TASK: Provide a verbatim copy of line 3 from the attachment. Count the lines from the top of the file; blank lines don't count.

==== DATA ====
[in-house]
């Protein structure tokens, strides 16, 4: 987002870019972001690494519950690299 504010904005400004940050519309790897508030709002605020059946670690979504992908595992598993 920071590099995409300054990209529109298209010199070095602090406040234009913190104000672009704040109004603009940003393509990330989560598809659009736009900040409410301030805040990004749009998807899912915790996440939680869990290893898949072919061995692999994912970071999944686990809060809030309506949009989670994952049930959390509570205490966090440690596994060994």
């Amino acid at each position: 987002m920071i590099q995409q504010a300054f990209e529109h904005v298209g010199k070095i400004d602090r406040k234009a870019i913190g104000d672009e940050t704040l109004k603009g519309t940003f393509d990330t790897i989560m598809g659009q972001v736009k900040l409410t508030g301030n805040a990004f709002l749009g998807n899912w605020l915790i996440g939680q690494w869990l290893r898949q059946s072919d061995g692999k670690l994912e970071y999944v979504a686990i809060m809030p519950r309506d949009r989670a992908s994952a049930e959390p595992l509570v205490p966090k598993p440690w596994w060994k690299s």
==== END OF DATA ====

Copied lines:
């Amino acid at each position: 987002m920071i590099q995409q504010a300054f990209e529109h904005v298209g010199k070095i400004d602090r406040k234009a870019i913190g104000d672009e940050t704040l109004k603009g519309t940003f393509d990330t790897i989560m598809g659009q972001v736009k900040l409410t508030g301030n805040a990004f709002l749009g998807n899912w605020l915790i996440g939680q690494w869990l290893r898949q059946s072919d061995g692999k670690l994912e970071y999944v979504a686990i809060m809030p519950r309506d949009r989670a992908s994952a049930e959390p595992l509570v205490p966090k598993p440690w596994w060994k690299s």